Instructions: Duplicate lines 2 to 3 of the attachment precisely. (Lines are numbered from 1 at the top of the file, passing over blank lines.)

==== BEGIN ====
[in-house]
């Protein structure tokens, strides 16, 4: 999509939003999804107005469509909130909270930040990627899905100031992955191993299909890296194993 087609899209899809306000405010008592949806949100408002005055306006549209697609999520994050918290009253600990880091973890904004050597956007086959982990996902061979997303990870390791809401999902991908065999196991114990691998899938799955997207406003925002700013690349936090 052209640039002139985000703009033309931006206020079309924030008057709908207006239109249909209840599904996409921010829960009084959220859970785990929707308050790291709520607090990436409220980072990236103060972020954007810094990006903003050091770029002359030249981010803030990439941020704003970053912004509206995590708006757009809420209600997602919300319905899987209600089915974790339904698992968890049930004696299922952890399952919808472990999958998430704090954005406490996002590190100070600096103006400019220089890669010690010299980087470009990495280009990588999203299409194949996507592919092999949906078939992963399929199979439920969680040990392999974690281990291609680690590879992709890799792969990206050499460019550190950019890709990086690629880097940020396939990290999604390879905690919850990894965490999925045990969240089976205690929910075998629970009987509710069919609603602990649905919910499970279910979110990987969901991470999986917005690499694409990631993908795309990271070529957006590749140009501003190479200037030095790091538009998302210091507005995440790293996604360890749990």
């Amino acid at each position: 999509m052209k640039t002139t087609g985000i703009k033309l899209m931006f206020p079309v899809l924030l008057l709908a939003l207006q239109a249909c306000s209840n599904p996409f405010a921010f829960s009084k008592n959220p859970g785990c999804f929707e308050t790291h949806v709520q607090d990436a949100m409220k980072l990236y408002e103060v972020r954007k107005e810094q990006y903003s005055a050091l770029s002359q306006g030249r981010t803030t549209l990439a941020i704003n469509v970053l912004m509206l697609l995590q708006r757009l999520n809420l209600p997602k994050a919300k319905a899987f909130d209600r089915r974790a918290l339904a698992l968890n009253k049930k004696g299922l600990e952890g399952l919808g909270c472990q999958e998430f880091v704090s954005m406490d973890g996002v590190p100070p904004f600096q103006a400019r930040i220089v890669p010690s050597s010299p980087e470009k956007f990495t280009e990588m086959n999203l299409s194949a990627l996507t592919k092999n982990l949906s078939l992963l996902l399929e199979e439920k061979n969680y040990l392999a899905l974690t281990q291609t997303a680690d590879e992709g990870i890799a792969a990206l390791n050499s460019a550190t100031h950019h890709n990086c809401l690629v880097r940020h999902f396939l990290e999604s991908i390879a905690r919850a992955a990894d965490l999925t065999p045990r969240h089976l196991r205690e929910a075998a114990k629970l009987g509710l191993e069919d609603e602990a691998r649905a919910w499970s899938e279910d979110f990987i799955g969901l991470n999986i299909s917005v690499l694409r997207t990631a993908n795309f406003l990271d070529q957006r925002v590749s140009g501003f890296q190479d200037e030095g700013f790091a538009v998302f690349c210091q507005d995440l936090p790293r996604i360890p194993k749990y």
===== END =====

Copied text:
């Protein structure tokens, strides 16, 4: 999509939003999804107005469509909130909270930040990627899905100031992955191993299909890296194993 087609899209899809306000405010008592949806949100408002005055306006549209697609999520994050918290009253600990880091973890904004050597956007086959982990996902061979997303990870390791809401999902991908065999196991114990691998899938799955997207406003925002700013690349936090 052209640039002139985000703009033309931006206020079309924030008057709908207006239109249909209840599904996409921010829960009084959220859970785990929707308050790291709520607090990436409220980072990236103060972020954007810094990006903003050091770029002359030249981010803030990439941020704003970053912004509206995590708006757009809420209600997602919300319905899987209600089915974790339904698992968890049930004696299922952890399952919808472990999958998430704090954005406490996002590190100070600096103006400019220089890669010690010299980087470009990495280009990588999203299409194949996507592919092999949906078939992963399929199979439920969680040990392999974690281990291609680690590879992709890799792969990206050499460019550190950019890709990086690629880097940020396939990290999604390879905690919850990894965490999925045990969240089976205690929910075998629970009987509710069919609603602990649905919910499970279910979110990987969901991470999986917005690499694409990631993908795309990271070529957006590749140009501003190479200037030095790091538009998302210091507005995440790293996604360890749990």
């Amino acid at each position: 999509m052209k640039t002139t087609g985000i703009k033309l899209m931006f206020p079309v899809l924030l008057l709908a939003l207006q239109a249909c306000s209840n599904p996409f405010a921010f829960s009084k008592n959220p859970g785990c999804f929707e308050t790291h949806v709520q607090d990436a949100m409220k980072l990236y408002e103060v972020r954007k107005e810094q990006y903003s005055a050091l770029s002359q306006g030249r981010t803030t549209l990439a941020i704003n469509v970053l912004m509206l697609l995590q708006r757009l999520n809420l209600p997602k994050a919300k319905a899987f909130d209600r089915r974790a918290l339904a698992l968890n009253k049930k004696g299922l600990e952890g399952l919808g909270c472990q999958e998430f880091v704090s954005m406490d973890g996002v590190p100070p904004f600096q103006a400019r930040i220089v890669p010690s050597s010299p980087e470009k956007f990495t280009e990588m086959n999203l299409s194949a990627l996507t592919k092999n982990l949906s078939l992963l996902l399929e199979e439920k061979n969680y040990l392999a899905l974690t281990q291609t997303a680690d590879e992709g990870i890799a792969a990206l390791n050499s460019a550190t100031h950019h890709n990086c809401l690629v880097r940020h999902f396939l990290e999604s991908i390879a905690r919850a992955a990894d965490l999925t065999p045990r969240h089976l196991r205690e929910a075998a114990k629970l009987g509710l191993e069919d609603e602990a691998r649905a919910w499970s899938e279910d979110f990987i799955g969901l991470n999986i299909s917005v690499l694409r997207t990631a993908n795309f406003l990271d070529q957006r925002v590749s140009g501003f890296q190479d200037e030095g700013f790091a538009v998302f690349c210091q507005d995440l936090p790293r996604i360890p194993k749990y």